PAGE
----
Portland State is making leaps toward providing students with a diverse and welcoming campus. According to Interim Chief Diversity Officer Chas Lopez, more than 42 percent of incoming freshmen for the 2014–15 academic year are from underrepresented backgrounds.
“It’s exciting for PSU,” Lopez said. “Students of color have been historically underrepresented in higher education. And, for us, what those statistics mean is that we’re hopefully offering equal opportunity for everyone to attain a higher education.”
According to Lopez, PSU has made an effort to build support for a diverse student population, and this support begins even before students enroll in classes. Robin Beavers, the director of diversity recruitment, played a significant role in giving prospective students a good foundation.
“We host admissions workshops, so the students get an understanding of how to do the enrollment process,” Beavers said. “Everything from filling out the application to signing up for orientation.”
Beavers said they also provide financial aid and scholarship workshops for students and their families, so that they have a better understanding of what their options are and how the process works.
The idea is not only to recruit more students from diverse backgrounds, but to make their time at PSU more comfortable, Beavers said.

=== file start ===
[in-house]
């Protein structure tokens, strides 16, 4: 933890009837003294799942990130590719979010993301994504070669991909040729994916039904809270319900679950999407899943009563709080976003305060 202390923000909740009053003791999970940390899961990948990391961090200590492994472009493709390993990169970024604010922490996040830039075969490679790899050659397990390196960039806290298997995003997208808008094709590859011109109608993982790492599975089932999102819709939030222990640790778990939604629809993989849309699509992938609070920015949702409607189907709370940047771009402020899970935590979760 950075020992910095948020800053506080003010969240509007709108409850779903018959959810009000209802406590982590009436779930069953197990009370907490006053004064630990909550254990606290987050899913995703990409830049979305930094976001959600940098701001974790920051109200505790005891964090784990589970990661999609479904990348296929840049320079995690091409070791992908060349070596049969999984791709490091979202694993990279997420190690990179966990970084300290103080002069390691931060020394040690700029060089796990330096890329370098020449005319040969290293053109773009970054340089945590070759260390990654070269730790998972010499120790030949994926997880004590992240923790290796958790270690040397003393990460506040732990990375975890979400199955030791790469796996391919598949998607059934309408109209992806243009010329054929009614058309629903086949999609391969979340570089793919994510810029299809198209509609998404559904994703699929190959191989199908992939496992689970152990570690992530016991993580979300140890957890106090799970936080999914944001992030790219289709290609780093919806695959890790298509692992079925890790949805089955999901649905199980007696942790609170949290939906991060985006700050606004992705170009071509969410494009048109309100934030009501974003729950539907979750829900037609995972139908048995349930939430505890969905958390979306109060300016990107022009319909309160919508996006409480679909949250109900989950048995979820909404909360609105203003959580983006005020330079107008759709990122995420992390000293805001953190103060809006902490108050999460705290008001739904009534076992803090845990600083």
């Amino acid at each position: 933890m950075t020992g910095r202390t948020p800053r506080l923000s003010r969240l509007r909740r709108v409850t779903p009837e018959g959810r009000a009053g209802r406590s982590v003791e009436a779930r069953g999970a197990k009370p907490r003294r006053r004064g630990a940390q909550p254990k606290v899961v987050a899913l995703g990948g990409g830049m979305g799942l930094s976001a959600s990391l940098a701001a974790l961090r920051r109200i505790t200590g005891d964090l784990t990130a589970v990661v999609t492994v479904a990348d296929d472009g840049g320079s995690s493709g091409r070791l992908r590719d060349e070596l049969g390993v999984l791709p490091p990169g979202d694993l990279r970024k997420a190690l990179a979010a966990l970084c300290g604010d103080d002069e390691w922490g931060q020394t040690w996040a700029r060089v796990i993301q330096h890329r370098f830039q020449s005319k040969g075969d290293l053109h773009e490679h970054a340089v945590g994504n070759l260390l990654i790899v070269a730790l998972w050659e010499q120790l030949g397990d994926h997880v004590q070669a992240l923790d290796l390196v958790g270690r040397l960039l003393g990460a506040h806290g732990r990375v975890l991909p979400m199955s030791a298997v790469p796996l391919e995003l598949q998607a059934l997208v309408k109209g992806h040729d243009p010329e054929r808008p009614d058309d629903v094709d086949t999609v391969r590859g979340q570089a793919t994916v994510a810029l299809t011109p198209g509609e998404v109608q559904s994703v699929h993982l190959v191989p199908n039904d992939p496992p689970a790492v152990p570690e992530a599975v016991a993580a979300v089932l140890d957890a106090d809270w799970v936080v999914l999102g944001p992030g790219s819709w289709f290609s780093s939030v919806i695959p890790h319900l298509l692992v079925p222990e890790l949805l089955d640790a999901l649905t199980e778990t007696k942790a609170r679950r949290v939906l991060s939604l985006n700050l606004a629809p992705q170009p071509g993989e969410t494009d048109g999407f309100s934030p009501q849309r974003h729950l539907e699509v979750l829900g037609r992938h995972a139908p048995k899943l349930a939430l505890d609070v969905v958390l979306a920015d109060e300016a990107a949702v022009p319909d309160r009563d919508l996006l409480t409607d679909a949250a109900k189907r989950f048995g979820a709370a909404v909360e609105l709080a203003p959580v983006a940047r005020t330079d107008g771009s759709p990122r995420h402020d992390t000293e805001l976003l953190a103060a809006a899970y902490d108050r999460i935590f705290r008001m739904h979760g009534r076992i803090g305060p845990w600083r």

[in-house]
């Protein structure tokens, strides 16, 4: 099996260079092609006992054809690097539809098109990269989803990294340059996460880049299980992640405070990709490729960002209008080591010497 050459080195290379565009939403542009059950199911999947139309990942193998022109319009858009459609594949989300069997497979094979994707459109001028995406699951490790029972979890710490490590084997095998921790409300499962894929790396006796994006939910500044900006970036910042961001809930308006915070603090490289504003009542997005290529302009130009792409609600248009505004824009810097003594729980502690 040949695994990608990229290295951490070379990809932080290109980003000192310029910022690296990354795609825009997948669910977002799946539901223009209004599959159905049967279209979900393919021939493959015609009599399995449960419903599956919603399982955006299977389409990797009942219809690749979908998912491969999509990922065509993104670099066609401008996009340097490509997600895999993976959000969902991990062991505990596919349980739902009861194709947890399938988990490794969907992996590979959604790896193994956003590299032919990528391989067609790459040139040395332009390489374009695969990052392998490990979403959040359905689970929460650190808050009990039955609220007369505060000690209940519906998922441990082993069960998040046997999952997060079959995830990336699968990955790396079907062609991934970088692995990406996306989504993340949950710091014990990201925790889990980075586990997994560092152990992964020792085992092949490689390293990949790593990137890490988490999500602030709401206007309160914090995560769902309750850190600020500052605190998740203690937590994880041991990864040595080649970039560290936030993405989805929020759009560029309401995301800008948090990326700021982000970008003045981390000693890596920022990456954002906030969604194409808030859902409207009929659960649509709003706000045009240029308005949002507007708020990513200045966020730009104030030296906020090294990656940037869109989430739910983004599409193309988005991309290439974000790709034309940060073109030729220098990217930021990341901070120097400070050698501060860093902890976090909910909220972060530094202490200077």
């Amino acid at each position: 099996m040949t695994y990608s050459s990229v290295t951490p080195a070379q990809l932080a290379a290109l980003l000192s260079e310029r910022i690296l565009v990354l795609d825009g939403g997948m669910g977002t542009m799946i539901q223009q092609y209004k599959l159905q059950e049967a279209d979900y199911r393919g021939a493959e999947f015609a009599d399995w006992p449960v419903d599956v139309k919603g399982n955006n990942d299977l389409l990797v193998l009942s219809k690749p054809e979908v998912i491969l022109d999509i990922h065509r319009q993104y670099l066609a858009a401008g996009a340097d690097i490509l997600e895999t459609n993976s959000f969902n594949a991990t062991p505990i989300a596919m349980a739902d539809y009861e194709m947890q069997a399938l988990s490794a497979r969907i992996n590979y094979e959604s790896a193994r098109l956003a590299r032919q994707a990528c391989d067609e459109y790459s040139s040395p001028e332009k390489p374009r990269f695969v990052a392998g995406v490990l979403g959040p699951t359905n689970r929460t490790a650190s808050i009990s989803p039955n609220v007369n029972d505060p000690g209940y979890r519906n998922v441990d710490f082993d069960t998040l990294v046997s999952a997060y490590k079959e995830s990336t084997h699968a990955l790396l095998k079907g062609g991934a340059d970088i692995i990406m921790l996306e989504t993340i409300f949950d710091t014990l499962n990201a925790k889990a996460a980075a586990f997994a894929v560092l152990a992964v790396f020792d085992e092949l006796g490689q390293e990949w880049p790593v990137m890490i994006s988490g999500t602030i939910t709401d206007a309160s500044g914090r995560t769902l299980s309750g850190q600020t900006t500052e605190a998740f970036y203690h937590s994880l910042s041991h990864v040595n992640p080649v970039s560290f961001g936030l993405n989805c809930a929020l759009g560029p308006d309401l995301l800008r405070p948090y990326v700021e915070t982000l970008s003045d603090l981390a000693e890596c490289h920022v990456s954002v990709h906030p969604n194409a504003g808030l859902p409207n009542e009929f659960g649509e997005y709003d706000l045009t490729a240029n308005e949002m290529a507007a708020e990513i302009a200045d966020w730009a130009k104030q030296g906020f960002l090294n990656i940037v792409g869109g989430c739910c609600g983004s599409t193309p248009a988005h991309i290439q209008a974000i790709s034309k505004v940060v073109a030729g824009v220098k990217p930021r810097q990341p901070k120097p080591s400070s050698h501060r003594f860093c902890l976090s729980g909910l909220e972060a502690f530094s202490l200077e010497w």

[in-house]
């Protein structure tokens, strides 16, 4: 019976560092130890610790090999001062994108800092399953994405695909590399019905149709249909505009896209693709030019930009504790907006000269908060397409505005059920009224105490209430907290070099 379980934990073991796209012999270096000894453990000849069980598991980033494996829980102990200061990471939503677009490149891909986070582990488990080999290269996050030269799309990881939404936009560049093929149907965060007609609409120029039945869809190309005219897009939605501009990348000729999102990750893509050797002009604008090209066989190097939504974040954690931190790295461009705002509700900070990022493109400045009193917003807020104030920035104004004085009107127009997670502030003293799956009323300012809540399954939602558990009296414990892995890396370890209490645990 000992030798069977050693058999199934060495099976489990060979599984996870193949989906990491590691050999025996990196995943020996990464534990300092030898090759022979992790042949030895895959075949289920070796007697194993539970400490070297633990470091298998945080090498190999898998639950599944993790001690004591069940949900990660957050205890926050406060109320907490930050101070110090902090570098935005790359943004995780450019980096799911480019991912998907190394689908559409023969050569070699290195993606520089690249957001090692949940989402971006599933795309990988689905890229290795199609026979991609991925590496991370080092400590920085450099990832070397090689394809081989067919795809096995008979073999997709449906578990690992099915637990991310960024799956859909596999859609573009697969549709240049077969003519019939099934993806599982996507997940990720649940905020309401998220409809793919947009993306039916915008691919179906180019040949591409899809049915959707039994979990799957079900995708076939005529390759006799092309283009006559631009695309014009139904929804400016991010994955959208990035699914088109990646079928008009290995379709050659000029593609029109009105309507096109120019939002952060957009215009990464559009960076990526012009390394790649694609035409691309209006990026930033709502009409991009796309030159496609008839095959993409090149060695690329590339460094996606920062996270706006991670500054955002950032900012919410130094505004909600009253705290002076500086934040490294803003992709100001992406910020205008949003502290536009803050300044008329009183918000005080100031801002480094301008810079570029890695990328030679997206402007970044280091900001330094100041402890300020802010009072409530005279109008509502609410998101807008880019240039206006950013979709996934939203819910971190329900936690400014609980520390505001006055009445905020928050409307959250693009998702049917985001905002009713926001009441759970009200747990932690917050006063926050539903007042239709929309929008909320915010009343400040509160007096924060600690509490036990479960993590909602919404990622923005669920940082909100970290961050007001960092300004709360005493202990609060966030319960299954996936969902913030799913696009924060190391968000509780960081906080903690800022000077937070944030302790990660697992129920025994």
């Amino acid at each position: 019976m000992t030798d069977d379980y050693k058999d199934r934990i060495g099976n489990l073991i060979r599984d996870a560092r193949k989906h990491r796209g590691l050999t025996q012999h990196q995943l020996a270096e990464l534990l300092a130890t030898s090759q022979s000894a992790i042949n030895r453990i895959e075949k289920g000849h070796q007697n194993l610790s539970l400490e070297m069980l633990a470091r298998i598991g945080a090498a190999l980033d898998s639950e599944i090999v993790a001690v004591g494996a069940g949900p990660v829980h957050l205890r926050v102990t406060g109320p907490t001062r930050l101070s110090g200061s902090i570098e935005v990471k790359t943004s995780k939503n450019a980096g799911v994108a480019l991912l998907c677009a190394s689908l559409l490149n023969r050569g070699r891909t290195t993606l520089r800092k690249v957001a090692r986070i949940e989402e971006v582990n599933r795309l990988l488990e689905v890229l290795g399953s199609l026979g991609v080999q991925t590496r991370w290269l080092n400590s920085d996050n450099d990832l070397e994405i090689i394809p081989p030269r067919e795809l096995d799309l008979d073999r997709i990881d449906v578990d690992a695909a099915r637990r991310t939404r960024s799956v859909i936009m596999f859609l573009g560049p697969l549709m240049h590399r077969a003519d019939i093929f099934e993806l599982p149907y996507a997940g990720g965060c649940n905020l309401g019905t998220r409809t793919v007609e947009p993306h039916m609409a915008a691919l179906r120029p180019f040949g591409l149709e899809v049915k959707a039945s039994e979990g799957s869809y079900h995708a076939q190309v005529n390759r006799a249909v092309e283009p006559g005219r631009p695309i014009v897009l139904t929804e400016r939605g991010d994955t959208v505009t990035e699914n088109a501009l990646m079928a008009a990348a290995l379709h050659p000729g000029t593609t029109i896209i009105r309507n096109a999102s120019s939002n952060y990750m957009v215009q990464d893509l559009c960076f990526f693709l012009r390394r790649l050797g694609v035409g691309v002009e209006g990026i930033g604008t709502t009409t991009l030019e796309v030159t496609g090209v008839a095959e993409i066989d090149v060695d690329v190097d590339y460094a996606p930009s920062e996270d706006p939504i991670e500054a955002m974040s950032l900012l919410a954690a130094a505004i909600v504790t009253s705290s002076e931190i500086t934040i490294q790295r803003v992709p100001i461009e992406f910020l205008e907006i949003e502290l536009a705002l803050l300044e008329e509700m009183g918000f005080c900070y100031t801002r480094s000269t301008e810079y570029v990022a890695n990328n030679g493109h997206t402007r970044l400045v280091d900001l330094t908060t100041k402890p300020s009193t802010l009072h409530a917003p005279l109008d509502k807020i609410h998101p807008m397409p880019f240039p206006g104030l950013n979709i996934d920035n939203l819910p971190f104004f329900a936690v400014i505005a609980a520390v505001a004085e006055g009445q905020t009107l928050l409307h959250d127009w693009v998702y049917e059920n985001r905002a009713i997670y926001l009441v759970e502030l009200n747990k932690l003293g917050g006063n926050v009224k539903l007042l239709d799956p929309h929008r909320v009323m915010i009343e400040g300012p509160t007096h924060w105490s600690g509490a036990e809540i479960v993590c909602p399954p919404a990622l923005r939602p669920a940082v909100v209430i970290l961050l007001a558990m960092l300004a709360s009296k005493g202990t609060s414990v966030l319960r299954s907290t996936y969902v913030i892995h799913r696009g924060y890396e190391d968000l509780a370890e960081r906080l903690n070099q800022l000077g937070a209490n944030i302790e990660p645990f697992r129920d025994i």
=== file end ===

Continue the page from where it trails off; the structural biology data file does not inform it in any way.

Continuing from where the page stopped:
“If we’re recruiting them, we have to make sure that we have an environment that is inclusive,” Beavers said.
Beavers said many are first-generation college students, and there is a significant international student population on campus, so many freshmen are far from home or don’t have parents with college backgrounds. Because of this, more on-campus support is needed.
“PSU has a way of being really accommodating to people from around the world,” said freshman student Tressina Eddinger. A graduate of Jefferson High School in Northeast Portland, Eddinger received a diversity scholarship to PSU this year. The Diversity Scholarship Program is designed to encourage diversity through on-campus participation, academic success and community building.
Eddinger attributes much of her positive college experience to the Diversity and Multicultural Student Services center.
“It’s a bit of a shock,” she said, “to go from a small classroom, surrounded predominantly by kids of the same background, to such a large, diverse campus.”
The DMSS on campus is home to several smaller centers, like La Casa Latina and the Native American Student and Community Center, which provide forums for collaboration, culturally specific social and academic services and leadership programs, according to the DMSS webpage.
“You can always go back to that one spot, where everybody looks like you,” Eddinger said. “And you can share your backgrounds. I think that the DMSS is a great place for students with different backgrounds.”
Moving forward, there is still much more to do, but Lopez is optimistic about the direction PSU is taking.
“We’re not just getting an education in the classroom, but [from] our classmates, and ultimately what that translates to is being successful—we hope that these freshmen will stay here, feel welcome and graduate,” Lopez said.
Eddinger feels the welcome is sincere. “It’s comforting to know that you’re not alone, that there are people like you, and people completely different from you that you can learn from and relate to. My vision for PSU would be for it to continue what it’s doing now. I think they’re doing a great job.”
For more information about PSU’s campus diversity services, check out pdx.edu/dmss.